Famous gold rush men, Armour, Studebaker, and Strauss

California, from the discovery of gold to statehood, remained wild, lawless and free. Opportunities abounded, a pure free market, unregulated and unrestrained. The class distinctions of the east coast evaporated. Women earned huge sums of money from simple domestic chores that would be impossible to make elsewhere. And for men with skill, vision, and talent there were no limits to what they could do.

Philip D. Armour

One such man, Philip Danford Armour, one of eight children from a farm in Stockbridge, N.Y., walked across the country to California in 1852. He tried his hand at mining then dug ditches before opening a butcher shop in Hangtown. Armour saved his money and moved to Milwaukee where he opened a grocery business. In 1867 he formed Armour and Company. The first to produce canned meat, Armour went on to own the largest fleet of refrigerated railroad cars in America and to eliminate waste from the meat packing process. It was he who coined the phrase “We use everything but the squeal.”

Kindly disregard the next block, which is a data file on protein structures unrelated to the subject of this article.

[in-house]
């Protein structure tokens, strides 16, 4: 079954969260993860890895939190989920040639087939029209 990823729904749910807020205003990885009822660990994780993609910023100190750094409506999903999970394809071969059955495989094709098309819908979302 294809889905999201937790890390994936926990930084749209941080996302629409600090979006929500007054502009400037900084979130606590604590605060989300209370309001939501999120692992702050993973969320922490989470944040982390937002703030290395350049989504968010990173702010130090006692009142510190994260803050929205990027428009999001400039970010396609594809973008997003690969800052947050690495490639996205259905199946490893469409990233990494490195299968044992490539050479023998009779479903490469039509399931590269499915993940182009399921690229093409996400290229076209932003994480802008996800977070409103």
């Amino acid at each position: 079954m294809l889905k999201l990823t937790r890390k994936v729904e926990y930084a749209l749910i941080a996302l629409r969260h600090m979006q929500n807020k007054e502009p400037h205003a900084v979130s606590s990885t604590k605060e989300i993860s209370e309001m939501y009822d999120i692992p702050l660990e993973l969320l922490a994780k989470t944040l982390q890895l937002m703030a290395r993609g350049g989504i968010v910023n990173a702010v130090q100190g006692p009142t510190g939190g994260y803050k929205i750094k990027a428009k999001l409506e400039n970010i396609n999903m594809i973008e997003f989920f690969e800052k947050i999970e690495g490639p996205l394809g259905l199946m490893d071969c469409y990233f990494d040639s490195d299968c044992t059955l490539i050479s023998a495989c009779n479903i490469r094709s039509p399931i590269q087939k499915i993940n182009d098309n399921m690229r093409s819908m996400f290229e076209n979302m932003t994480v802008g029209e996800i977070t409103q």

John Studebaker

Wheelbarrow Johnny, or John Mohler Studebaker, was born in Gettysburg, Pa. in 1833, but moved to 0hio three years later. In the early 1850s he was at 543 Main Street in Hangtown, building wheelbarrows and safely stashing his profits away. At age 25 he left California and joined his brothers in South Bend where they built over 750,000 wagons, many used in the overland trek to the west coast. In 1902 Studebaker produced an electric car and then two years later a gasoline-powered model. John remained president until he died at 84.

Today perhaps the best known of the gold rush era men is Levi Strauss. He came to New York in 1847 at the age of 18. A Jew from Bavaria he joined his families dry goods business. Then, after becoming an American citizen, he sailed by steamship to Panama, crossed the jungle and took another steamer to San Francisco in 1853. Here he opened a successful wholesale dry goods business that eventually moved to Battery Street. It wasn’t until 1872 that a tailor named Jacob Davis asked him to share the patent for a rivet that would strengthen the seams of already popular denim pants. That was the start of the cultural icon we know today simply as Levi’s.


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